For the skin, you might want to add this option:
For more information, see the Android documentation.
Starting an Android Emulator
When the emulator is the current target platform, you do not have to start the emulator before running your Android app on the emulator. However, we recommend that you start your Android emulator separately, perhaps before you start Appmethod. Emulators are notoriously slow to start and to run, so starting the emulator beforehand means that your app can get to the emulator more quickly.
The recommended way to start an Android emulator is by using the Android Virtual Device Manager, which can be started from the Android SDK Manager.
To start an Android emulator such as the default emulator installed in Appmethod:
- Start the Android Virtual Device Manager (select Start | All Programs | Appmethod 1.13 | Android SDKs | Android AVD Manager).
- Select the emulator and click Start.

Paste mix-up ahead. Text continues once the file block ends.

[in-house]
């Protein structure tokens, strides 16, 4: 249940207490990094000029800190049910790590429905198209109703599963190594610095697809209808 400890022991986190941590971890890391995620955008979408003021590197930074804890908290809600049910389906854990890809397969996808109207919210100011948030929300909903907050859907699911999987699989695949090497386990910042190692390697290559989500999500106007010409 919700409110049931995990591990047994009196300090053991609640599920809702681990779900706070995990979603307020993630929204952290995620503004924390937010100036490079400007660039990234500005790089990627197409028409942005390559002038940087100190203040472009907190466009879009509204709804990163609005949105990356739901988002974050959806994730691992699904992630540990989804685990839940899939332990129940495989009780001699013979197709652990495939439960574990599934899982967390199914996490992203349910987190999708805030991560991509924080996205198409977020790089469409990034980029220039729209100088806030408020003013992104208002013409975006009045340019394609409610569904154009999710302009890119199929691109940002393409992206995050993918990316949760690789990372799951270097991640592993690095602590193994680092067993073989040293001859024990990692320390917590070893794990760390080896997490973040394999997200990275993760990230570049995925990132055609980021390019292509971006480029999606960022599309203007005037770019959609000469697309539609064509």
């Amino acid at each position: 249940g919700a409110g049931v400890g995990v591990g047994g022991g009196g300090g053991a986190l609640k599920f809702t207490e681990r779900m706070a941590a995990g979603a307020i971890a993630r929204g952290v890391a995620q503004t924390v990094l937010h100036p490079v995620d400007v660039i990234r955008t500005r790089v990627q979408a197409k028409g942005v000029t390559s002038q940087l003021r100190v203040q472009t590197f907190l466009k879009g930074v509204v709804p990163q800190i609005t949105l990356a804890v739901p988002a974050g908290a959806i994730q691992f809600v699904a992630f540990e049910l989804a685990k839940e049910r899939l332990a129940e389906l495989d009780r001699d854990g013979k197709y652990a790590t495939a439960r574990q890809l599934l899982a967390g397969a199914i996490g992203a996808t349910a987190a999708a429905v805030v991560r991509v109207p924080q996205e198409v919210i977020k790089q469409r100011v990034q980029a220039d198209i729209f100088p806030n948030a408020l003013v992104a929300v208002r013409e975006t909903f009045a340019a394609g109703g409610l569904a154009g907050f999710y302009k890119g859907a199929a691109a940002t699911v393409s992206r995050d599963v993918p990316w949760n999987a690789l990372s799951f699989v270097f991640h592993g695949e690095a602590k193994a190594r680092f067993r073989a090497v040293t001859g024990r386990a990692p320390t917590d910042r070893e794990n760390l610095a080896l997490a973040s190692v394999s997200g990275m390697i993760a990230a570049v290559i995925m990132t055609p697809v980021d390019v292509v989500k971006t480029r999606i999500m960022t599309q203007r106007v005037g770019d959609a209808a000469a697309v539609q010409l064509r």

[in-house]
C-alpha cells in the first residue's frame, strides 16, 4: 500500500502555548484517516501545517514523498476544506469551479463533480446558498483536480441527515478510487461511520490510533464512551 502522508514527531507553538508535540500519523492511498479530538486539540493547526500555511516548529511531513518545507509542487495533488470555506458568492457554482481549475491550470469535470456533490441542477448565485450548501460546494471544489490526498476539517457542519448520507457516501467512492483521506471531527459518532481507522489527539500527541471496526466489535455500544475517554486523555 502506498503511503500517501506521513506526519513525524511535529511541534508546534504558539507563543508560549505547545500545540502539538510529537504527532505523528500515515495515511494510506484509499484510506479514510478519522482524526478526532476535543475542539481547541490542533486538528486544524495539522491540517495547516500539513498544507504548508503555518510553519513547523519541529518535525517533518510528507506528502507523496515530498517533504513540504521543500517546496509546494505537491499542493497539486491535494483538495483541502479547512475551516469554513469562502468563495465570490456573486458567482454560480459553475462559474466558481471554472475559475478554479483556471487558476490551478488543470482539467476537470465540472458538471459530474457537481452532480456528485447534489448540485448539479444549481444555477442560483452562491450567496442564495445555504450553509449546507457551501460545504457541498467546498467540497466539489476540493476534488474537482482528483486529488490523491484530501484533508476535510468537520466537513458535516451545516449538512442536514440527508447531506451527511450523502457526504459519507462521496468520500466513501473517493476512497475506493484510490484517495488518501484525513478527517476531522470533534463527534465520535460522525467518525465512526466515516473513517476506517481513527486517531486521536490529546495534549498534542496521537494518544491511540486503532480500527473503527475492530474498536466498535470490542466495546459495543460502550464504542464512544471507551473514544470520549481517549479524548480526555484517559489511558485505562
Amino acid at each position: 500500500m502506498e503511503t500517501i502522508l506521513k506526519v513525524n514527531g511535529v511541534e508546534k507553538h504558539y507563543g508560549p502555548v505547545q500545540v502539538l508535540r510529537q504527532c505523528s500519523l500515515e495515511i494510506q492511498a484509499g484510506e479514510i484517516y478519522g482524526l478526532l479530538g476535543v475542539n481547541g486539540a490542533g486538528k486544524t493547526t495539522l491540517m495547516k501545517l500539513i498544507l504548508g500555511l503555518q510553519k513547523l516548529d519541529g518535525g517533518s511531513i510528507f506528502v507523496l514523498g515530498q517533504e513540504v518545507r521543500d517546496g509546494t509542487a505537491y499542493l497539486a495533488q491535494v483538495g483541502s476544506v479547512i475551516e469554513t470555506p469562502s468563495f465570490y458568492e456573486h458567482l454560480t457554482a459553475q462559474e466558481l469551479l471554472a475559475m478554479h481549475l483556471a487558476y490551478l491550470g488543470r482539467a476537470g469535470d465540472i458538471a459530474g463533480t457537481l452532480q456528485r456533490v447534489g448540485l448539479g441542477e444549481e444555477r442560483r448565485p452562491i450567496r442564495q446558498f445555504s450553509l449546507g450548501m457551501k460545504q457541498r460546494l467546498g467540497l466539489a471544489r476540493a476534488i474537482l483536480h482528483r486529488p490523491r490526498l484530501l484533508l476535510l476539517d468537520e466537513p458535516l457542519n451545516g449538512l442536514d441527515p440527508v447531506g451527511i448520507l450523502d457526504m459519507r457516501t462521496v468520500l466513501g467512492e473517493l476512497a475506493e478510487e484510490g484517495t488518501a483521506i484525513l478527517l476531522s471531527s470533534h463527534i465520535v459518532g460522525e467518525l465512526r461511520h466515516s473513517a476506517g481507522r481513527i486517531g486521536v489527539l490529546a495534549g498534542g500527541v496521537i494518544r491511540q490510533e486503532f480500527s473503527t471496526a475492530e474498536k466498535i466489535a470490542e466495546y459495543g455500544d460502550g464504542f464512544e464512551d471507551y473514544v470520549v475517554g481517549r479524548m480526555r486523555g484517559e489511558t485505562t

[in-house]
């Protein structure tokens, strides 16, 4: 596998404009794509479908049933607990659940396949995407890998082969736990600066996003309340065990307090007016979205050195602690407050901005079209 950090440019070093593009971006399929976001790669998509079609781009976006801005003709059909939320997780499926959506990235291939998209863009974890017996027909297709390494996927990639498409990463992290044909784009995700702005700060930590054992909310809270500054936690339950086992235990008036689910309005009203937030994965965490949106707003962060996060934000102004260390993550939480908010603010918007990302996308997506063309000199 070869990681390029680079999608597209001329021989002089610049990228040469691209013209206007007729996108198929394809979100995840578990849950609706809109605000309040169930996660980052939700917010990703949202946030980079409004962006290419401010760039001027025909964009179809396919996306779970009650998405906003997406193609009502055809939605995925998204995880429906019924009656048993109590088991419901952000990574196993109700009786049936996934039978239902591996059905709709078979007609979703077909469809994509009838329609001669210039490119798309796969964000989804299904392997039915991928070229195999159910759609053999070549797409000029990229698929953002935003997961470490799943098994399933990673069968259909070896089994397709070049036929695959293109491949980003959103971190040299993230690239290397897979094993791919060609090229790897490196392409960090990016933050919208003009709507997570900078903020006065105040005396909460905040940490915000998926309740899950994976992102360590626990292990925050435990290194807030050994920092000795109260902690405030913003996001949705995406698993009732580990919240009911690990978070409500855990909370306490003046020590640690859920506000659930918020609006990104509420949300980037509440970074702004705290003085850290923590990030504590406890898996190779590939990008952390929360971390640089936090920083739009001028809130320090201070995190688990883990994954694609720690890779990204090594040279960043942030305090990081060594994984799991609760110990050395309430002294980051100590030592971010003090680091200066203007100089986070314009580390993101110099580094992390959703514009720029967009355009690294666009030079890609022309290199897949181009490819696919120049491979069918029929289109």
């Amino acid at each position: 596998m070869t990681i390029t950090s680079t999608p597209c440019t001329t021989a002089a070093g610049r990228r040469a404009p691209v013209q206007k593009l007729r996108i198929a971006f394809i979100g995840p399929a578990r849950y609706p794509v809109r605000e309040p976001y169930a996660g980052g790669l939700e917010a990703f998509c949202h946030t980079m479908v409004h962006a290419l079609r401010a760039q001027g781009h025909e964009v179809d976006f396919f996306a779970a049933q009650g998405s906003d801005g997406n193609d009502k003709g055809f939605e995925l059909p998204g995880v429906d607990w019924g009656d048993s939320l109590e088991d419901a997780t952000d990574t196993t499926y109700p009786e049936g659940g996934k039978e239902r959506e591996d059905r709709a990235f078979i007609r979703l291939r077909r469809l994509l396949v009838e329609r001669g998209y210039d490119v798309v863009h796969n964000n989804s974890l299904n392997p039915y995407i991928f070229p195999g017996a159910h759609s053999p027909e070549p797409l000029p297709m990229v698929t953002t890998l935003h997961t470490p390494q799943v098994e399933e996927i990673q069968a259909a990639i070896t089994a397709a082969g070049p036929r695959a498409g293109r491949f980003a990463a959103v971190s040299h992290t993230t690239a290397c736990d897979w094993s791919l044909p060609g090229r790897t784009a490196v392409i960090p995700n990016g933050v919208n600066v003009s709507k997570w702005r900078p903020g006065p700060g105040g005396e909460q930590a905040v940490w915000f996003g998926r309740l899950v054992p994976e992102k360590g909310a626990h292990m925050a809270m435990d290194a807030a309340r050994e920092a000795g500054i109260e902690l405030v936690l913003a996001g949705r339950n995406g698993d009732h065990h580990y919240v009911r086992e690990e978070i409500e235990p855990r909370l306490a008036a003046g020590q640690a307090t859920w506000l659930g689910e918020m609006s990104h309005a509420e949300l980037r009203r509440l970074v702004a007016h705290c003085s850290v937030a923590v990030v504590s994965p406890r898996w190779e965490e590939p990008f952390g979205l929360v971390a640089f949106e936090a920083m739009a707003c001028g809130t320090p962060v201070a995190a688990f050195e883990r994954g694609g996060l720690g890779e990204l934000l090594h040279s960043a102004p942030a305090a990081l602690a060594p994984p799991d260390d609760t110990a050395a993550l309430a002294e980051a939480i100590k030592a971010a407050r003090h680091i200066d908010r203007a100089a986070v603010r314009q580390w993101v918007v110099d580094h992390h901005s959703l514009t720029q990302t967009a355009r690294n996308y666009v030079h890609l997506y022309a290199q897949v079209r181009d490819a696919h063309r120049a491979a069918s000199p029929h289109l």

- Then click Launch on the Launch Options dialog box.
- Your emulator should now start (this might take five or ten minutes):
- Tip: If the Project Manager does not show your running Android emulator as running, with the same icon as in the screenshot above, see Using the Target Node.
Your next step is to run an Android app on your emulator. In the Project Manager, ensure that the emulator's name is in boldface and the port number is indicated in parentheses (such as (5554)), indicating that the emulator is running and is the current selected target platform.
For more information, see http://developer.android.com/tools/devices/managing-avds.html.
- 8 Tips to Speed Up Your Android ARM Emulator (AVD)
- Running Your Android Application on an Android Emulator
- Running and Debugging Your Android Application Remotely
- Installing the Android Development Tools
- Using the Emulator
- Using Hardware Acceleration
- Managing AVDs
- Managing AVDs from the Command Line
- Running the Kindle Fire Emulator